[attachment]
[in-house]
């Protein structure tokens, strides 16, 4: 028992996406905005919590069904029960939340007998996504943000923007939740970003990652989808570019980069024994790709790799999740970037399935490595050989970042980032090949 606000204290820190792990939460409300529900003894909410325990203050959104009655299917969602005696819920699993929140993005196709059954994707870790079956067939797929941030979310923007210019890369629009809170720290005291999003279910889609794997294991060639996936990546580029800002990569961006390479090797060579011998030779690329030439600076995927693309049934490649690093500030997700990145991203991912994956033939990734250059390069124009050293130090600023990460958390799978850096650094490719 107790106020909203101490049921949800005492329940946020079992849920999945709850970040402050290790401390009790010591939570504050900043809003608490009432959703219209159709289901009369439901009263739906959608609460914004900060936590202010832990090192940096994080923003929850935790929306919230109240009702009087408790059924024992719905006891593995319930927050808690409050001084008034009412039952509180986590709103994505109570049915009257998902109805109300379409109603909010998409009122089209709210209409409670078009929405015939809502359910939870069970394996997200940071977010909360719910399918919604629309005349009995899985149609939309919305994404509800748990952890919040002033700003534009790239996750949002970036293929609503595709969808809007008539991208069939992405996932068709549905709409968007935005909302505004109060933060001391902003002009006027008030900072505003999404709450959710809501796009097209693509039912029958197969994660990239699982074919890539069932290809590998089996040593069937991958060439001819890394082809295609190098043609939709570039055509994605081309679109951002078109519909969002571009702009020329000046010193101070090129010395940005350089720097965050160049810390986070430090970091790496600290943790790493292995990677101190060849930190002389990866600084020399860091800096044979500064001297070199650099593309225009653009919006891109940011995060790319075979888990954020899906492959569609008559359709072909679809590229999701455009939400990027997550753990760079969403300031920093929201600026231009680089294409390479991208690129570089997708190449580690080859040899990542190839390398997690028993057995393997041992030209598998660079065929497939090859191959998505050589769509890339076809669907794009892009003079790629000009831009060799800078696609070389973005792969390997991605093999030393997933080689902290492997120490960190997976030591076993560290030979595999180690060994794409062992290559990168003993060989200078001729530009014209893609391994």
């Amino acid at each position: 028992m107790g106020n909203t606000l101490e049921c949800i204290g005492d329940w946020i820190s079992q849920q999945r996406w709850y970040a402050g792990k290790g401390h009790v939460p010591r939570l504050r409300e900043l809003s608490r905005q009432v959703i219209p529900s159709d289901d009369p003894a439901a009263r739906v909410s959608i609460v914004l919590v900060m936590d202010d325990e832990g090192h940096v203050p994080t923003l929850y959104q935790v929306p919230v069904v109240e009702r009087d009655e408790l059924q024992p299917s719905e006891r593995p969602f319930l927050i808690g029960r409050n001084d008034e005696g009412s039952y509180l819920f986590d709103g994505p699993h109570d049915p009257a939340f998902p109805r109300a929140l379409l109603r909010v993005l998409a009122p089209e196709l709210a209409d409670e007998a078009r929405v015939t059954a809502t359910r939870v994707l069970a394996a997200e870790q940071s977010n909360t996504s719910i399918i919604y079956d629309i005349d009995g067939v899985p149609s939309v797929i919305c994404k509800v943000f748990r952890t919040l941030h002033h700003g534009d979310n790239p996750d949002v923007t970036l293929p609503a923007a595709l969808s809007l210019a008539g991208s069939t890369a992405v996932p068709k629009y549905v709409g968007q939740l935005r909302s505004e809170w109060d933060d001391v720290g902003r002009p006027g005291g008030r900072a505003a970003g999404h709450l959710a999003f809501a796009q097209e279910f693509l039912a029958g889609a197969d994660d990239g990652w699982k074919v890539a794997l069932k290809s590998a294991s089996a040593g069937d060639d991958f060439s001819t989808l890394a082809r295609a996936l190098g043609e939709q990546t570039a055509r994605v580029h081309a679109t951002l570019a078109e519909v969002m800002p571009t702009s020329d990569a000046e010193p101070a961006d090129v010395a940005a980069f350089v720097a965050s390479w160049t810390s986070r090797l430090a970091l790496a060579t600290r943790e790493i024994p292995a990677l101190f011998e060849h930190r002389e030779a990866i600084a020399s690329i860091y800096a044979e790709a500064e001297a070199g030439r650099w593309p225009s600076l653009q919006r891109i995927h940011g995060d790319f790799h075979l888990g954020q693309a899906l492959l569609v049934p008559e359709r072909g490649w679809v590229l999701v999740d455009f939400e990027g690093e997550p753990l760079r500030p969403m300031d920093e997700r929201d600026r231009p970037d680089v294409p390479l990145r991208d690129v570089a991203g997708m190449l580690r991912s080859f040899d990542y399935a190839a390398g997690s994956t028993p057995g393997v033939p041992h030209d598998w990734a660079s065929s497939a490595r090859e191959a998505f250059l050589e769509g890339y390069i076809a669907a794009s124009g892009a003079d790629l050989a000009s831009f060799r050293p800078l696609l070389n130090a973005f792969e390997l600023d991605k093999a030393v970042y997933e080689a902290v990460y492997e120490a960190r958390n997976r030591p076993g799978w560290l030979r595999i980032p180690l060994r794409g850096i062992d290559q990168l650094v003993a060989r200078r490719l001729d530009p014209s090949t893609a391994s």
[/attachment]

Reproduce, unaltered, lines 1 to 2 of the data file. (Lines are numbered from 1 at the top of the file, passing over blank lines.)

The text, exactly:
[in-house]
């Protein structure tokens, strides 16, 4: 028992996406905005919590069904029960939340007998996504943000923007939740970003990652989808570019980069024994790709790799999740970037399935490595050989970042980032090949 606000204290820190792990939460409300529900003894909410325990203050959104009655299917969602005696819920699993929140993005196709059954994707870790079956067939797929941030979310923007210019890369629009809170720290005291999003279910889609794997294991060639996936990546580029800002990569961006390479090797060579011998030779690329030439600076995927693309049934490649690093500030997700990145991203991912994956033939990734250059390069124009050293130090600023990460958390799978850096650094490719 107790106020909203101490049921949800005492329940946020079992849920999945709850970040402050290790401390009790010591939570504050900043809003608490009432959703219209159709289901009369439901009263739906959608609460914004900060936590202010832990090192940096994080923003929850935790929306919230109240009702009087408790059924024992719905006891593995319930927050808690409050001084008034009412039952509180986590709103994505109570049915009257998902109805109300379409109603909010998409009122089209709210209409409670078009929405015939809502359910939870069970394996997200940071977010909360719910399918919604629309005349009995899985149609939309919305994404509800748990952890919040002033700003534009790239996750949002970036293929609503595709969808809007008539991208069939992405996932068709549905709409968007935005909302505004109060933060001391902003002009006027008030900072505003999404709450959710809501796009097209693509039912029958197969994660990239699982074919890539069932290809590998089996040593069937991958060439001819890394082809295609190098043609939709570039055509994605081309679109951002078109519909969002571009702009020329000046010193101070090129010395940005350089720097965050160049810390986070430090970091790496600290943790790493292995990677101190060849930190002389990866600084020399860091800096044979500064001297070199650099593309225009653009919006891109940011995060790319075979888990954020899906492959569609008559359709072909679809590229999701455009939400990027997550753990760079969403300031920093929201600026231009680089294409390479991208690129570089997708190449580690080859040899990542190839390398997690028993057995393997041992030209598998660079065929497939090859191959998505050589769509890339076809669907794009892009003079790629000009831009060799800078696609070389973005792969390997991605093999030393997933080689902290492997120490960190997976030591076993560290030979595999180690060994794409062992290559990168003993060989200078001729530009014209893609391994």